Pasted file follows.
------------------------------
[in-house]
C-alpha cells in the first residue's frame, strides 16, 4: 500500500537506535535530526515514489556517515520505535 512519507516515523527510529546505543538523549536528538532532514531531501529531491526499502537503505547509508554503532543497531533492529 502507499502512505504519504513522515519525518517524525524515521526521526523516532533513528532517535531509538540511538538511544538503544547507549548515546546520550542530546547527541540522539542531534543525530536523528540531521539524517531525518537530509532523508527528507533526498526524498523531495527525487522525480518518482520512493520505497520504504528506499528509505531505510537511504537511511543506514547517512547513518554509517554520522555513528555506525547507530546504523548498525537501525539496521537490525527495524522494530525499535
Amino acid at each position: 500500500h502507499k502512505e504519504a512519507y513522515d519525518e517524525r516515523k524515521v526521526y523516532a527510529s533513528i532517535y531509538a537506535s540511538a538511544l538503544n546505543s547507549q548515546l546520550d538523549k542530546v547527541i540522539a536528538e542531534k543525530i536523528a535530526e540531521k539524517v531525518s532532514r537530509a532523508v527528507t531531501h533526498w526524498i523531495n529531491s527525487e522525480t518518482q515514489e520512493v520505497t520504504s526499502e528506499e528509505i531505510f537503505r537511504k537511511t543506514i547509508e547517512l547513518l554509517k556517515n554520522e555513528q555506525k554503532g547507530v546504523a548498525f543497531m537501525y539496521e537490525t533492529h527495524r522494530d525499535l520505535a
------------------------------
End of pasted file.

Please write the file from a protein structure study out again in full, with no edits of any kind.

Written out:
[in-house]
C-alpha cells in the first residue's frame, strides 16, 4: 500500500537506535535530526515514489556517515520505535 512519507516515523527510529546505543538523549536528538532532514531531501529531491526499502537503505547509508554503532543497531533492529 502507499502512505504519504513522515519525518517524525524515521526521526523516532533513528532517535531509538540511538538511544538503544547507549548515546546520550542530546547527541540522539542531534543525530536523528540531521539524517531525518537530509532523508527528507533526498526524498523531495527525487522525480518518482520512493520505497520504504528506499528509505531505510537511504537511511543506514547517512547513518554509517554520522555513528555506525547507530546504523548498525537501525539496521537490525527495524522494530525499535
Amino acid at each position: 500500500h502507499k502512505e504519504a512519507y513522515d519525518e517524525r516515523k524515521v526521526y523516532a527510529s533513528i532517535y531509538a537506535s540511538a538511544l538503544n546505543s547507549q548515546l546520550d538523549k542530546v547527541i540522539a536528538e542531534k543525530i536523528a535530526e540531521k539524517v531525518s532532514r537530509a532523508v527528507t531531501h533526498w526524498i523531495n529531491s527525487e522525480t518518482q515514489e520512493v520505497t520504504s526499502e528506499e528509505i531505510f537503505r537511504k537511511t543506514i547509508e547517512l547513518l554509517k556517515n554520522e555513528q555506525k554503532g547507530v546504523a548498525f543497531m537501525y539496521e537490525t533492529h527495524r522494530d525499535l520505535a